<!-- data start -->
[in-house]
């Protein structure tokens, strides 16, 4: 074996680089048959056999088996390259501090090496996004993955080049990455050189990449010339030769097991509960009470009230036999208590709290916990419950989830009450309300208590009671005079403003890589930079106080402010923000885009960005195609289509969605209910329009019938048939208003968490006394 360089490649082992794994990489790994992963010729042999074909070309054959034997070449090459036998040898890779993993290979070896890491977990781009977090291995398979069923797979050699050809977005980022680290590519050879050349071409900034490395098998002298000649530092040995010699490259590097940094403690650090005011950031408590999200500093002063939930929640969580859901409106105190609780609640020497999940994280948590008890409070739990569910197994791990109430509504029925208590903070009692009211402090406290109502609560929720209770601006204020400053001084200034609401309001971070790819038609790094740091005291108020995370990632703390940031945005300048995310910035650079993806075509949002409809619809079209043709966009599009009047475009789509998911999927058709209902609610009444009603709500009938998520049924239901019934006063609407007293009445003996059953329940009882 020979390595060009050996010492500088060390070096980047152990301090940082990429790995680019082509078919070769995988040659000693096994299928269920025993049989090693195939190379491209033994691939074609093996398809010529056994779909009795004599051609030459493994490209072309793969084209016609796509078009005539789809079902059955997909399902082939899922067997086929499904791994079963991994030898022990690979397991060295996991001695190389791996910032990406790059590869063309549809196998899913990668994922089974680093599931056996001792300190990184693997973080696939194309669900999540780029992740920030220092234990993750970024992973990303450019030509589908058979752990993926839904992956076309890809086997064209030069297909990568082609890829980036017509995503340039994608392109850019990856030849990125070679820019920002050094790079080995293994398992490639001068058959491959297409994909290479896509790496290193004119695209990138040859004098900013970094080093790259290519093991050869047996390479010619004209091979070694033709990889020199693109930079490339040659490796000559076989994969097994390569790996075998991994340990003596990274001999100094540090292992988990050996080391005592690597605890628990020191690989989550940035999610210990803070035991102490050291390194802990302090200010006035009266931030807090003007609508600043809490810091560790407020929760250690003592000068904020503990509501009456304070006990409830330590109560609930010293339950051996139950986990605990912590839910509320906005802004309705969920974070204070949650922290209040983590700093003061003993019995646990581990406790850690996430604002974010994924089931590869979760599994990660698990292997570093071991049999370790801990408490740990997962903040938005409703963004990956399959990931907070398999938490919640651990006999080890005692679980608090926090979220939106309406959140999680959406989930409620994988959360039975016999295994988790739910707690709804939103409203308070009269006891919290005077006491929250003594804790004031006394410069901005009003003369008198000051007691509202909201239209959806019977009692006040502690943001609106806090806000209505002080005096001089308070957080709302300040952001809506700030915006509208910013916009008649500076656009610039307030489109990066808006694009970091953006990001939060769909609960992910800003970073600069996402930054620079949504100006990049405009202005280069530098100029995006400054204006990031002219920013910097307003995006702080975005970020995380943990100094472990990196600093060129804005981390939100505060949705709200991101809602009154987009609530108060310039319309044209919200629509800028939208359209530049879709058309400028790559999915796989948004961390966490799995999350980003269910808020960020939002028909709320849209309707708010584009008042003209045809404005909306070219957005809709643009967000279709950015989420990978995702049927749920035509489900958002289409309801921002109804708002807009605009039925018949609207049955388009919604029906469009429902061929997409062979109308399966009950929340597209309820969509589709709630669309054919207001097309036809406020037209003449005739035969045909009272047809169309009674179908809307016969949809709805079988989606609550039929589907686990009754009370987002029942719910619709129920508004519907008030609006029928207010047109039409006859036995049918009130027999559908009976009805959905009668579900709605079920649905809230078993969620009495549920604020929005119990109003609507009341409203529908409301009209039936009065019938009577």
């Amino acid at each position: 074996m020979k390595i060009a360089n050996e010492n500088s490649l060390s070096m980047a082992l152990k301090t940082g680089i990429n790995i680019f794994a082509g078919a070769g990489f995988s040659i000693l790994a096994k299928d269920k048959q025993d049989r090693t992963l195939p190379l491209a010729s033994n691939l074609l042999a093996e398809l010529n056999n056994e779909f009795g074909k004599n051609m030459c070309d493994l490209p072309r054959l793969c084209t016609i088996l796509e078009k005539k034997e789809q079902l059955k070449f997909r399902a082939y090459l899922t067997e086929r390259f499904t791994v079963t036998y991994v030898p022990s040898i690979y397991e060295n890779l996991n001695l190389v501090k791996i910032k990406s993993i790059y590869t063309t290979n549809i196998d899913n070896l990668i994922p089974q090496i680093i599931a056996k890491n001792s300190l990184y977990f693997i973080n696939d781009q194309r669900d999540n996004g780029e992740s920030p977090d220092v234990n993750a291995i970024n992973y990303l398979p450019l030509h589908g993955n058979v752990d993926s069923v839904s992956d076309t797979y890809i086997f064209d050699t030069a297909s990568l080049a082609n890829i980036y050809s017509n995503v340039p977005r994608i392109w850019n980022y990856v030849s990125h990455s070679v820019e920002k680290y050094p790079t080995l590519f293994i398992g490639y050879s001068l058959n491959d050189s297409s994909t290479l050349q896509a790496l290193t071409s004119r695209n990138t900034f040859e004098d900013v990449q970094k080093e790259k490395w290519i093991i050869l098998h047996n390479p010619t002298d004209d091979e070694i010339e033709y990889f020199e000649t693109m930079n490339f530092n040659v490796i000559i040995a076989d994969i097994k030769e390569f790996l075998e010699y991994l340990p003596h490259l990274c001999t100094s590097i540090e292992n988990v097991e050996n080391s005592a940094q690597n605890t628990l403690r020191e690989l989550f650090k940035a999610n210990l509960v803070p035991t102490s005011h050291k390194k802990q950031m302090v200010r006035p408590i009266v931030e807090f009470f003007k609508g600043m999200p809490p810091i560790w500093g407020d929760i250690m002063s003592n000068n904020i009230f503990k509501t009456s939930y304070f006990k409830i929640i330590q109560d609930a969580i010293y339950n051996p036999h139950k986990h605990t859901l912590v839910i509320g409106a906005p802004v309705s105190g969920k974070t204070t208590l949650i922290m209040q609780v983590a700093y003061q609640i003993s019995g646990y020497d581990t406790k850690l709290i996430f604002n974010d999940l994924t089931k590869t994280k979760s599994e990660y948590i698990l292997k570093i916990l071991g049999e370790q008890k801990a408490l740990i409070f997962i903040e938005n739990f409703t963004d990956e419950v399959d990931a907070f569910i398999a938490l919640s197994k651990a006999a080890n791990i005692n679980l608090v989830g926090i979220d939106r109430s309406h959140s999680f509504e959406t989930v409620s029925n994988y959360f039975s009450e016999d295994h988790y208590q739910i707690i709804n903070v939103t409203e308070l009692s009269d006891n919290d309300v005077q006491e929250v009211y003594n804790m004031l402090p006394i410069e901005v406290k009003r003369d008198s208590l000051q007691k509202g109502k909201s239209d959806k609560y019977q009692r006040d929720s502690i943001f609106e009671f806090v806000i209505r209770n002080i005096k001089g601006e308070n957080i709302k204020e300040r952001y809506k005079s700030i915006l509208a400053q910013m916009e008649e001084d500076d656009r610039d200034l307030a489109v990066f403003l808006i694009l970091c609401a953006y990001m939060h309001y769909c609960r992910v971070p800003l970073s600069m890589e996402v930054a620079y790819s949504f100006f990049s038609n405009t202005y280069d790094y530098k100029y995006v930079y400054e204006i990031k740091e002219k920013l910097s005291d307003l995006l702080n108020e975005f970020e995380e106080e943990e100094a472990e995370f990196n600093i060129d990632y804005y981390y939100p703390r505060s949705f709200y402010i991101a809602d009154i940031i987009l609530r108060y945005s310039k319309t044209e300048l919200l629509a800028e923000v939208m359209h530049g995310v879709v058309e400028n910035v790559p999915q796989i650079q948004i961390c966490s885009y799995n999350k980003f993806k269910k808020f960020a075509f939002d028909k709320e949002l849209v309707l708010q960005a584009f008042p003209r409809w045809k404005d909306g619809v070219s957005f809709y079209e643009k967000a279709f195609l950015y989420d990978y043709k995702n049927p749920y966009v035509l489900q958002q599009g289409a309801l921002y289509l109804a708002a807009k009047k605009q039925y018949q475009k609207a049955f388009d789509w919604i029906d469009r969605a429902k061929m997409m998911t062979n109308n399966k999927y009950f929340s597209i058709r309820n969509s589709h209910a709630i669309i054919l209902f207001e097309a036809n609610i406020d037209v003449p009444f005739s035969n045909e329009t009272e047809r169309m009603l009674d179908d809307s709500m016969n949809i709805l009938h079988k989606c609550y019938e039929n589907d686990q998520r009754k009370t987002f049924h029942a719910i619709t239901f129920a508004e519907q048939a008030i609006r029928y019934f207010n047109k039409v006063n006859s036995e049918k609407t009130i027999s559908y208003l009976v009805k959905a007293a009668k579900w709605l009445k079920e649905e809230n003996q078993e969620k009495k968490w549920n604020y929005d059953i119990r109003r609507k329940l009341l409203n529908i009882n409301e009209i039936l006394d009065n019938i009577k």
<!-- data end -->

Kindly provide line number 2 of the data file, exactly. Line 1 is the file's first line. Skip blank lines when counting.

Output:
């Protein structure tokens, strides 16, 4: 074996680089048959056999088996390259501090090496996004993955080049990455050189990449010339030769097991509960009470009230036999208590709290916990419950989830009450309300208590009671005079403003890589930079106080402010923000885009960005195609289509969605209910329009019938048939208003968490006394 360089490649082992794994990489790994992963010729042999074909070309054959034997070449090459036998040898890779993993290979070896890491977990781009977090291995398979069923797979050699050809977005980022680290590519050879050349071409900034490395098998002298000649530092040995010699490259590097940094403690650090005011950031408590999200500093002063939930929640969580859901409106105190609780609640020497999940994280948590008890409070739990569910197994791990109430509504029925208590903070009692009211402090406290109502609560929720209770601006204020400053001084200034609401309001971070790819038609790094740091005291108020995370990632703390940031945005300048995310910035650079993806075509949002409809619809079209043709966009599009009047475009789509998911999927058709209902609610009444009603709500009938998520049924239901019934006063609407007293009445003996059953329940009882 020979390595060009050996010492500088060390070096980047152990301090940082990429790995680019082509078919070769995988040659000693096994299928269920025993049989090693195939190379491209033994691939074609093996398809010529056994779909009795004599051609030459493994490209072309793969084209016609796509078009005539789809079902059955997909399902082939899922067997086929499904791994079963991994030898022990690979397991060295996991001695190389791996910032990406790059590869063309549809196998899913990668994922089974680093599931056996001792300190990184693997973080696939194309669900999540780029992740920030220092234990993750970024992973990303450019030509589908058979752990993926839904992956076309890809086997064209030069297909990568082609890829980036017509995503340039994608392109850019990856030849990125070679820019920002050094790079080995293994398992490639001068058959491959297409994909290479896509790496290193004119695209990138040859004098900013970094080093790259290519093991050869047996390479010619004209091979070694033709990889020199693109930079490339040659490796000559076989994969097994390569790996075998991994340990003596990274001999100094540090292992988990050996080391005592690597605890628990020191690989989550940035999610210990803070035991102490050291390194802990302090200010006035009266931030807090003007609508600043809490810091560790407020929760250690003592000068904020503990509501009456304070006990409830330590109560609930010293339950051996139950986990605990912590839910509320906005802004309705969920974070204070949650922290209040983590700093003061003993019995646990581990406790850690996430604002974010994924089931590869979760599994990660698990292997570093071991049999370790801990408490740990997962903040938005409703963004990956399959990931907070398999938490919640651990006999080890005692679980608090926090979220939106309406959140999680959406989930409620994988959360039975016999295994988790739910707690709804939103409203308070009269006891919290005077006491929250003594804790004031006394410069901005009003003369008198000051007691509202909201239209959806019977009692006040502690943001609106806090806000209505002080005096001089308070957080709302300040952001809506700030915006509208910013916009008649500076656009610039307030489109990066808006694009970091953006990001939060769909609960992910800003970073600069996402930054620079949504100006990049405009202005280069530098100029995006400054204006990031002219920013910097307003995006702080975005970020995380943990100094472990990196600093060129804005981390939100505060949705709200991101809602009154987009609530108060310039319309044209919200629509800028939208359209530049879709058309400028790559999915796989948004961390966490799995999350980003269910808020960020939002028909709320849209309707708010584009008042003209045809404005909306070219957005809709643009967000279709950015989420990978995702049927749920035509489900958002289409309801921002109804708002807009605009039925018949609207049955388009919604029906469009429902061929997409062979109308399966009950929340597209309820969509589709709630669309054919207001097309036809406020037209003449005739035969045909009272047809169309009674179908809307016969949809709805079988989606609550039929589907686990009754009370987002029942719910619709129920508004519907008030609006029928207010047109039409006859036995049918009130027999559908009976009805959905009668579900709605079920649905809230078993969620009495549920604020929005119990109003609507009341409203529908409301009209039936009065019938009577």